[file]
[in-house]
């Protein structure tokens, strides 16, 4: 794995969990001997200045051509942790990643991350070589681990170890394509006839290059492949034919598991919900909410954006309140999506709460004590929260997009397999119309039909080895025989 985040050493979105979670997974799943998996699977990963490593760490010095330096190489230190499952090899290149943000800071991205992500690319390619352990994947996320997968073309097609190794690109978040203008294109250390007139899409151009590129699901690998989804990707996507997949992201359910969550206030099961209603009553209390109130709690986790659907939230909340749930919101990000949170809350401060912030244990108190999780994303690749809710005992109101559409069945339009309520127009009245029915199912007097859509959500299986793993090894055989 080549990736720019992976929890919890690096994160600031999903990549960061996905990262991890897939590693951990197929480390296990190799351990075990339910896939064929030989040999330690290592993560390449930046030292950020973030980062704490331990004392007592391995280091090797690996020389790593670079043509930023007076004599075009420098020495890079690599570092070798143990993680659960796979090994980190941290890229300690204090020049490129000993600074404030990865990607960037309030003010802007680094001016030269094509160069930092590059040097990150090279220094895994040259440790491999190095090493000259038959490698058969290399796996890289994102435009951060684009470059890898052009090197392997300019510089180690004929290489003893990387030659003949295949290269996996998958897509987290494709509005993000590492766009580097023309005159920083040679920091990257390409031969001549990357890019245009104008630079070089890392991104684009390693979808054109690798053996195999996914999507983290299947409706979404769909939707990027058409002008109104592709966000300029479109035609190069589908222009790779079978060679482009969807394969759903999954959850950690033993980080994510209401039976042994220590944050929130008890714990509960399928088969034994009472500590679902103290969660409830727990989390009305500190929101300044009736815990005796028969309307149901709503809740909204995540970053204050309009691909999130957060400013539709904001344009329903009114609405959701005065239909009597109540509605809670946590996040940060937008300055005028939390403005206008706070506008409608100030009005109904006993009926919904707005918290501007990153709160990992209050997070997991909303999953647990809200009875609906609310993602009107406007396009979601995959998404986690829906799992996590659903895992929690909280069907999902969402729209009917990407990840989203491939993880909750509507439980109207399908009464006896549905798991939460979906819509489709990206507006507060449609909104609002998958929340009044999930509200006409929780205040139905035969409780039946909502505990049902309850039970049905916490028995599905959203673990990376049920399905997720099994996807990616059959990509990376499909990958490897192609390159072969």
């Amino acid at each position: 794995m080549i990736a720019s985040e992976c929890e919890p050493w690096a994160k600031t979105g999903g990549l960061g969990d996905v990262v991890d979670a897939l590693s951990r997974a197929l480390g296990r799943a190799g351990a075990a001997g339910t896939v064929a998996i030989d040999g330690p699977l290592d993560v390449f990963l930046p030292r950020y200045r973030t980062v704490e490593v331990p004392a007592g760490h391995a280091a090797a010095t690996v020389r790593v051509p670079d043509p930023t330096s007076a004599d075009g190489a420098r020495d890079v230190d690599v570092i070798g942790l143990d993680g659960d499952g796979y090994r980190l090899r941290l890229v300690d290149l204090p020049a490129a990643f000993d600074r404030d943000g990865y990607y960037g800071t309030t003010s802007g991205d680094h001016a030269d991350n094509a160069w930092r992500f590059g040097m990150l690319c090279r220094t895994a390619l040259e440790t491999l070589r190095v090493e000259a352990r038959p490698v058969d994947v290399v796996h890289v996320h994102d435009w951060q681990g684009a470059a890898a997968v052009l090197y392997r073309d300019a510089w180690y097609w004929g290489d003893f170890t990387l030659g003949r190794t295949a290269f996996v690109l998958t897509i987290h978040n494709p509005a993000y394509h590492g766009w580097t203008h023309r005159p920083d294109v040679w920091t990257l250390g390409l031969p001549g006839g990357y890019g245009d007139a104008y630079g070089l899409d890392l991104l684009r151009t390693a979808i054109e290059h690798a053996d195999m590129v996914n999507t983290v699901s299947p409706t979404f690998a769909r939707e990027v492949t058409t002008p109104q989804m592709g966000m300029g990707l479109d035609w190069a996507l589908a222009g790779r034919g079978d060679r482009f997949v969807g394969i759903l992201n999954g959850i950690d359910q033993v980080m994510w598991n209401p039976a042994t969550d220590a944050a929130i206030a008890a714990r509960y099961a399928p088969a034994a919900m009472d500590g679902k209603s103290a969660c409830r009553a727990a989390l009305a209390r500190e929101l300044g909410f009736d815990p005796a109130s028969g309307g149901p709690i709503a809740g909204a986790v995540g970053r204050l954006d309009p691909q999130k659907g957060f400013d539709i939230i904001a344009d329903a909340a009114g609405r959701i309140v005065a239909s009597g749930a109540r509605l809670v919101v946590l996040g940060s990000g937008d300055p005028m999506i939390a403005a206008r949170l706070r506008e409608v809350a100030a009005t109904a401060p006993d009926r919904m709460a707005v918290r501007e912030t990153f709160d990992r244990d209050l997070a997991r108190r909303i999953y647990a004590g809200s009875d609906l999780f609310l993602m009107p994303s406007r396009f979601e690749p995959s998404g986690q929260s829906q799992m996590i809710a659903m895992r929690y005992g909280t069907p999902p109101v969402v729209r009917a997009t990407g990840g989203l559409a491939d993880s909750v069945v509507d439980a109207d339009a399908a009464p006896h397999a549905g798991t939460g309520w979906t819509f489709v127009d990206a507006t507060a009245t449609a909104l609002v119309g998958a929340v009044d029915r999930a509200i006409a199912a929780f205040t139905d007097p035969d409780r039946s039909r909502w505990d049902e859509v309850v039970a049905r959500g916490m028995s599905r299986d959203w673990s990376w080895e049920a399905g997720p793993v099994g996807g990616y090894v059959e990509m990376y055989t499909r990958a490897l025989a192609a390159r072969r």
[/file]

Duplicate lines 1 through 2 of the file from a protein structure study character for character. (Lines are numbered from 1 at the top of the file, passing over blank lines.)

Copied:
[in-house]
């Protein structure tokens, strides 16, 4: 794995969990001997200045051509942790990643991350070589681990170890394509006839290059492949034919598991919900909410954006309140999506709460004590929260997009397999119309039909080895025989 985040050493979105979670997974799943998996699977990963490593760490010095330096190489230190499952090899290149943000800071991205992500690319390619352990994947996320997968073309097609190794690109978040203008294109250390007139899409151009590129699901690998989804990707996507997949992201359910969550206030099961209603009553209390109130709690986790659907939230909340749930919101990000949170809350401060912030244990108190999780994303690749809710005992109101559409069945339009309520127009009245029915199912007097859509959500299986793993090894055989 080549990736720019992976929890919890690096994160600031999903990549960061996905990262991890897939590693951990197929480390296990190799351990075990339910896939064929030989040999330690290592993560390449930046030292950020973030980062704490331990004392007592391995280091090797690996020389790593670079043509930023007076004599075009420098020495890079690599570092070798143990993680659960796979090994980190941290890229300690204090020049490129000993600074404030990865990607960037309030003010802007680094001016030269094509160069930092590059040097990150090279220094895994040259440790491999190095090493000259038959490698058969290399796996890289994102435009951060684009470059890898052009090197392997300019510089180690004929290489003893990387030659003949295949290269996996998958897509987290494709509005993000590492766009580097023309005159920083040679920091990257390409031969001549990357890019245009104008630079070089890392991104684009390693979808054109690798053996195999996914999507983290299947409706979404769909939707990027058409002008109104592709966000300029479109035609190069589908222009790779079978060679482009969807394969759903999954959850950690033993980080994510209401039976042994220590944050929130008890714990509960399928088969034994009472500590679902103290969660409830727990989390009305500190929101300044009736815990005796028969309307149901709503809740909204995540970053204050309009691909999130957060400013539709904001344009329903009114609405959701005065239909009597109540509605809670946590996040940060937008300055005028939390403005206008706070506008409608100030009005109904006993009926919904707005918290501007990153709160990992209050997070997991909303999953647990809200009875609906609310993602009107406007396009979601995959998404986690829906799992996590659903895992929690909280069907999902969402729209009917990407990840989203491939993880909750509507439980109207399908009464006896549905798991939460979906819509489709990206507006507060449609909104609002998958929340009044999930509200006409929780205040139905035969409780039946909502505990049902309850039970049905916490028995599905959203673990990376049920399905997720099994996807990616059959990509990376499909990958490897192609390159072969």